Depending on how serious his shoulder injury is, his time on the disabled list may just be a precursor to what's to happen in the future. In the games that he has looked sharp, he has been very reminiscent of his old self, mowing down hitters with his signature slider. But it seemed to take Randy a lot longer to get into that groove this year, and he hasn't been in it to stay.
At his age, Randy Johnson is still an asset to this team, especially as they make their playoff push. The Giants are not obligated to pick him up again next year, and if health continues to be a concern, they won't, especially with who they have waiting to take his spot in the rotation.
Matt Cain, Four years/$9M (2007-10), plus 2011 club option
Matt Cain is the prime example for why a club buys out a young player through their arbitration years. As explained in the Lincecum article, Cain was signed to a long contract in 2007 that locked him up through his time under team control. This gave Cain some job security, and also allowed the Giants to keep him under contract for relatively cheap.
After a couple very hard-luck years, Cain is finally breaking through that glass ceiling that was holding him back. His growth from 2008 to 2009 has been enormous, and the statistics and national recognition reflect that.
Cain is second in the National League in ERA, behind Dan Haren. He also has a .857 winning percentage and three complete games, both of which lead the league. His WHIP is lower than last year, and his walks are down as well.
But the most impressive growth for Cain has been his maturation as a pitcher. Cain came in as a 20-year-old thrower, routinely hitting 97 and 98 on the radar gun, but also walking a lot of people and showing signs of unease with runners on base.
Now he has taken time to develop a couple more pitches, including a great curveball and a good slider. He's also taken a few miles per hour off of his fastball, which allows him much better control.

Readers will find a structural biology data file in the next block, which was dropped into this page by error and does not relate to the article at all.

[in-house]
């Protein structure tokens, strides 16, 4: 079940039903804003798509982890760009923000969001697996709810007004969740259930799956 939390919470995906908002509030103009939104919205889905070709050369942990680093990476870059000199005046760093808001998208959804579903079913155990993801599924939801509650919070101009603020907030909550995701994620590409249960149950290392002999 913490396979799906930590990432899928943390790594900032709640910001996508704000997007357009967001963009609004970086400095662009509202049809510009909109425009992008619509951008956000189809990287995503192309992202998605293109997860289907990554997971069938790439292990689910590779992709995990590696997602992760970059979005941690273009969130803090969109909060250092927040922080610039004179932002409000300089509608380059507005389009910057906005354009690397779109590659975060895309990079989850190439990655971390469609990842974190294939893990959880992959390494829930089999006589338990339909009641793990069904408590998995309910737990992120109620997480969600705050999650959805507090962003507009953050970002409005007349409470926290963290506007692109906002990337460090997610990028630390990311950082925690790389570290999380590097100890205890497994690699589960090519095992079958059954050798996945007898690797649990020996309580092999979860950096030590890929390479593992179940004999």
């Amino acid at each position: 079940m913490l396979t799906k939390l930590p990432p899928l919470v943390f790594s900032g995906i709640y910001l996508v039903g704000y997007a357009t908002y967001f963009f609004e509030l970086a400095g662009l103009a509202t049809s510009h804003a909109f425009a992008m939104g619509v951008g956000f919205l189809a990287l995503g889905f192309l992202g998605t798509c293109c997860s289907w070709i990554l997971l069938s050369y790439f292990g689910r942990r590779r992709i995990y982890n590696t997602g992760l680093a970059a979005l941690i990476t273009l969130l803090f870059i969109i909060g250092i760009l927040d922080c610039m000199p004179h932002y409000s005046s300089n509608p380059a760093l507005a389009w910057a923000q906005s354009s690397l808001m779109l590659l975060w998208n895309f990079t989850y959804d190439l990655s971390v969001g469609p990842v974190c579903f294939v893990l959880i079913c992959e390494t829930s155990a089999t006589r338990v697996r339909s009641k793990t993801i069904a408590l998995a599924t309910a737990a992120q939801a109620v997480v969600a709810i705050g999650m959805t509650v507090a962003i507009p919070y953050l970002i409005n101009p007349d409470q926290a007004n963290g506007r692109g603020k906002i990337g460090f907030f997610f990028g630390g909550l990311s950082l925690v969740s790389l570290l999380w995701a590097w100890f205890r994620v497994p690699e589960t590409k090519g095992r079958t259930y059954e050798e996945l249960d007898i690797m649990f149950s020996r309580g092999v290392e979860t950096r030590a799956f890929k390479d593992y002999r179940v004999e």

His poise is a great asset now. He is still giving up hits and walks, but instead of worrying and letting his pitching pay the price, he is buckling down, stranding more runners on base than he ever has in his career.
Little things like these are the signs of better-than-average pitchers, and lest we forget that Cain is actually younger than Tim Lincecum, we can assume that he is only going to get better.
Cain's future with the team is secure. The Giants will most certainly pick up his option, so look for him and Lincecum to be the one-two punch in San Francisco for a long time.
Barry Zito, Seven years/$126M (2007-13), plus 2014 club option
Barry Zito continues to be one of the hardest people in Bay Area sports history to defend. He's not quite on the Al Davis level yet, or the Mike Nolan level even. But he's up there.
It seems that every time he comes out and does something good, I'm right there with him, and then he turns right around and bombs. Take his past two starts before the break.
On July 7 he manhandled a hard-hitting Florida team, pitching 8.1 shutout innings, striking out six. On July 12, the Padres roughed him up for 9 runs in 4.1 innings, hitting two three-run home runs off him.
I've said it before, and I'll say it again. Barry Zito is grossly overpaid. Is he a good pitcher that the Giants should have signed? I think so. Is he an ace, worth almost $20 million a year? Not at all.
Zito's Cy Young year was as a third starter, behind Tim Hudson and Mark Mulder. He has good stuff, but not ace stuff. Not even close. And there's no team in the league that can afford a $20 million third or fourth starter.